“People Like It,” and Other Ways to Deal with Not Liking a Popular Book

I have strong opinions.

I don't mean to. It's just, well, I see something, and up in my mind it pops, my opinion, loud and undeniable. This is especially true with books.

There was a time when the force of my opinion seemed to be its own argument for voicing it. I thought it, thus it must be said! Also, I felt it strongly, ergo I must speak it with assurance, edging into disbelieving contempt for dissenting opinion.

It's that last point I fear. See, I have come to realize that having a strong opinion, having what I like to think of as an unerring eye for good writing (good heavens how stupid that looks when it's written out)—these things are dangerously tempting. Sort of like the desire for fame and power. And they are not as conduicive to good conversation, especially about books, as I once thought they were. When people are talking about books, sure, there are elements of "I think this is good." "Do YOU think it's good?" "I hope you agree with me!" "I wonder if it is good?" But these are less important, I think, than the larger, more hopeful goal of the conversation, which is to announce (sometimes), "I read a book and it moved me." And because of assholes like me, this can be a scary thing to say.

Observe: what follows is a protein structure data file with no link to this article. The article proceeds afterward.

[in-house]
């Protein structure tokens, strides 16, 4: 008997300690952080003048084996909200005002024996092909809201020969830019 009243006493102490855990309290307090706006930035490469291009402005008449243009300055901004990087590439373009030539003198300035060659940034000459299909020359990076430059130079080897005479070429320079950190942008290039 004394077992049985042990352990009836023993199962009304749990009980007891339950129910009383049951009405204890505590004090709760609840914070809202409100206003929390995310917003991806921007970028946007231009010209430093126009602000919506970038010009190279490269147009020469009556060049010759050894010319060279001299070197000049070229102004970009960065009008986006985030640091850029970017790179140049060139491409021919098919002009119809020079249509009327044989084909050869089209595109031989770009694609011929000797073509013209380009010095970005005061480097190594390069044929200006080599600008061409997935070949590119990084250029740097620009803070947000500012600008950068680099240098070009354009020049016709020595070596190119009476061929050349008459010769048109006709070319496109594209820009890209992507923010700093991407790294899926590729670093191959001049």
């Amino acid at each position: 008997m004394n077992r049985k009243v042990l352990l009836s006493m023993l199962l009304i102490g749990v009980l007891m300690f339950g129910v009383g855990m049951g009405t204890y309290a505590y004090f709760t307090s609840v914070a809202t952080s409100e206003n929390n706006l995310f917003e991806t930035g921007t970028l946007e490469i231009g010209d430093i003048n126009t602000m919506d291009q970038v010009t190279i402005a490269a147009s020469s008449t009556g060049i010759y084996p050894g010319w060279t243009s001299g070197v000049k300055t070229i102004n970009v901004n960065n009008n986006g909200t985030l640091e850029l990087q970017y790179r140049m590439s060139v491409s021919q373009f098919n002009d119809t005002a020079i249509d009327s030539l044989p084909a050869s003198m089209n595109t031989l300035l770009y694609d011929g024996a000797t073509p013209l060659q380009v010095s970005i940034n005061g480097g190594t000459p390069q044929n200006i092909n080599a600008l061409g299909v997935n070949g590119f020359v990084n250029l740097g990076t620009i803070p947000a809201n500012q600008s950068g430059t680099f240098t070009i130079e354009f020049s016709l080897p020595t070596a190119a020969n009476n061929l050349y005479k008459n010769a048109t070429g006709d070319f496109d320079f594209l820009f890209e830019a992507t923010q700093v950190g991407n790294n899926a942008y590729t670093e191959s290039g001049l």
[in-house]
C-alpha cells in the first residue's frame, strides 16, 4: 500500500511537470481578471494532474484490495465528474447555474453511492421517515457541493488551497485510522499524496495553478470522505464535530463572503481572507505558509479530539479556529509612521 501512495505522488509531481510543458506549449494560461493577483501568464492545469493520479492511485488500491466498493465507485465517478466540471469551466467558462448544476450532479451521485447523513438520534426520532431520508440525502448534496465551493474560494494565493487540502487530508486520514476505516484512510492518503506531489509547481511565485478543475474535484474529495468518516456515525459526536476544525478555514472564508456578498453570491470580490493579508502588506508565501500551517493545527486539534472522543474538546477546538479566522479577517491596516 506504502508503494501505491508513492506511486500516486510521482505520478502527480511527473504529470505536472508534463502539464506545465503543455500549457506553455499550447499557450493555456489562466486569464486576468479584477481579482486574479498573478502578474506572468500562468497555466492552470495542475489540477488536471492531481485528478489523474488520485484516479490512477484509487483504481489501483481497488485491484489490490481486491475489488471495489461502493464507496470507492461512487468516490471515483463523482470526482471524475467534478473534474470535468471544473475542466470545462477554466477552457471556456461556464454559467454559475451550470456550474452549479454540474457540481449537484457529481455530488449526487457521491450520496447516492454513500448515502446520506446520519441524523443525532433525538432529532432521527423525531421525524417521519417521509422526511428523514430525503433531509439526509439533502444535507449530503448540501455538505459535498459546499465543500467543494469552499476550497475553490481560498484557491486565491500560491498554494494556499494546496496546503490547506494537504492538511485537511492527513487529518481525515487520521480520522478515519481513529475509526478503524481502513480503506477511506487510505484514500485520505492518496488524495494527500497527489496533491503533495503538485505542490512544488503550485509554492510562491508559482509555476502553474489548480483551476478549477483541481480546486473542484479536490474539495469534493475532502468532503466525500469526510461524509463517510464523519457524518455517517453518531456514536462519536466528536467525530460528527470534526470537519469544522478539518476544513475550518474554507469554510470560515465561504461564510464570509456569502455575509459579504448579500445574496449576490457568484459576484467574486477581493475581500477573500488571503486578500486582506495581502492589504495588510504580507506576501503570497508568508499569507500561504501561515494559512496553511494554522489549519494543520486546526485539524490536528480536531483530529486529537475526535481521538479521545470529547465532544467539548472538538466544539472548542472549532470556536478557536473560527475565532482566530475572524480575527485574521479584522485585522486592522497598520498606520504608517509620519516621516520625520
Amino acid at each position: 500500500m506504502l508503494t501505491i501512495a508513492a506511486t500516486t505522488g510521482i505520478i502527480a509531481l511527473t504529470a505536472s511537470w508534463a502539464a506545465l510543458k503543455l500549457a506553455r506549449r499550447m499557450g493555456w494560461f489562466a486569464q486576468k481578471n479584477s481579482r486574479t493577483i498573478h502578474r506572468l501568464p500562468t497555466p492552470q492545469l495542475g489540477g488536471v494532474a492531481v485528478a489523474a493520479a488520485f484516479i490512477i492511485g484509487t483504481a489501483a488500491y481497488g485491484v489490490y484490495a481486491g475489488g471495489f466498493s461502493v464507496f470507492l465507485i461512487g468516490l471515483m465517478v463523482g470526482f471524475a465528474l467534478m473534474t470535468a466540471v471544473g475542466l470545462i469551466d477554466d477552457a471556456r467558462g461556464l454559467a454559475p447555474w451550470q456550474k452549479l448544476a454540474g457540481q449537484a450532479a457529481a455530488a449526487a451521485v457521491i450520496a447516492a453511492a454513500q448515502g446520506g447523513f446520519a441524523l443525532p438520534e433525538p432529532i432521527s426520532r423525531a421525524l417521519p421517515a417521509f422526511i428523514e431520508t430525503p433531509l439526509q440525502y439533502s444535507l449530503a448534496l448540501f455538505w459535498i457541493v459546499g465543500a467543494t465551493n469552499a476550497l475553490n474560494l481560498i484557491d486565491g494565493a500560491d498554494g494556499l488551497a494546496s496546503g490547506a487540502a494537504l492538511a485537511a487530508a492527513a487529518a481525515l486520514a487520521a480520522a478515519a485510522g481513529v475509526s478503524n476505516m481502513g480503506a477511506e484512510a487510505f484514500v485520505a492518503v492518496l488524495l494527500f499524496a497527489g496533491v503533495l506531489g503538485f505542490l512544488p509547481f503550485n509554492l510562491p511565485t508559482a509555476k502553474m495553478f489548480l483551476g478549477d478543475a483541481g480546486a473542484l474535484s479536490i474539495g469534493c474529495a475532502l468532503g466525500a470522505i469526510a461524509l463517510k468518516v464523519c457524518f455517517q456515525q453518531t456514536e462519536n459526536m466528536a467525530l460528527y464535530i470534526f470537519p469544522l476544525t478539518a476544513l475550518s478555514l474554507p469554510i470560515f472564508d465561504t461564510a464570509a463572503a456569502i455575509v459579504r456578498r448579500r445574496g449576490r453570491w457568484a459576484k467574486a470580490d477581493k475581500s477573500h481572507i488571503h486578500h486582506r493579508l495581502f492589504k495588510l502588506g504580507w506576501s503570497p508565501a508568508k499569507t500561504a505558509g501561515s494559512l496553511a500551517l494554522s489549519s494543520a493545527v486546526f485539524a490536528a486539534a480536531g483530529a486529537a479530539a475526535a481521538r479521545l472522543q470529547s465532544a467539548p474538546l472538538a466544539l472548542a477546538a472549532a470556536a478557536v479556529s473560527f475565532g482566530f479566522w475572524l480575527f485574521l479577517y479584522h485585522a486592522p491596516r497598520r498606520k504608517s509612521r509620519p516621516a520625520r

Here is what I am learning to do (gee, it's only taken 40+ years): I am learning to say, when someone gushes about a book I feel less-than-gushy towards, "People like it." For a person who rigidly clings to a fairly unyielding definition of honesty, this gives me a lot of room. I will show you how to use it in an actual example.

Nice person: "I loved The Book Thief. Have you read it? Have you heard of it?"

Me: "People like it!" (Note to advanced practitioners: "People really like it!" also works, and well.)

See? (I tell myself.) That wasn't so hard. Let's try it again.

Nice person: "The Poisonwood Bible is my favorite book."

Me: "Yeah, people really liked that."

Do you know who did the best version of this ever? Meryl Streep. When asked about The Bridges of Madison County, she said that before she did the movie, she was "blind to the book's power." Or something like that, which I remember from an interview I read 100 years ago.

Questions arise for me: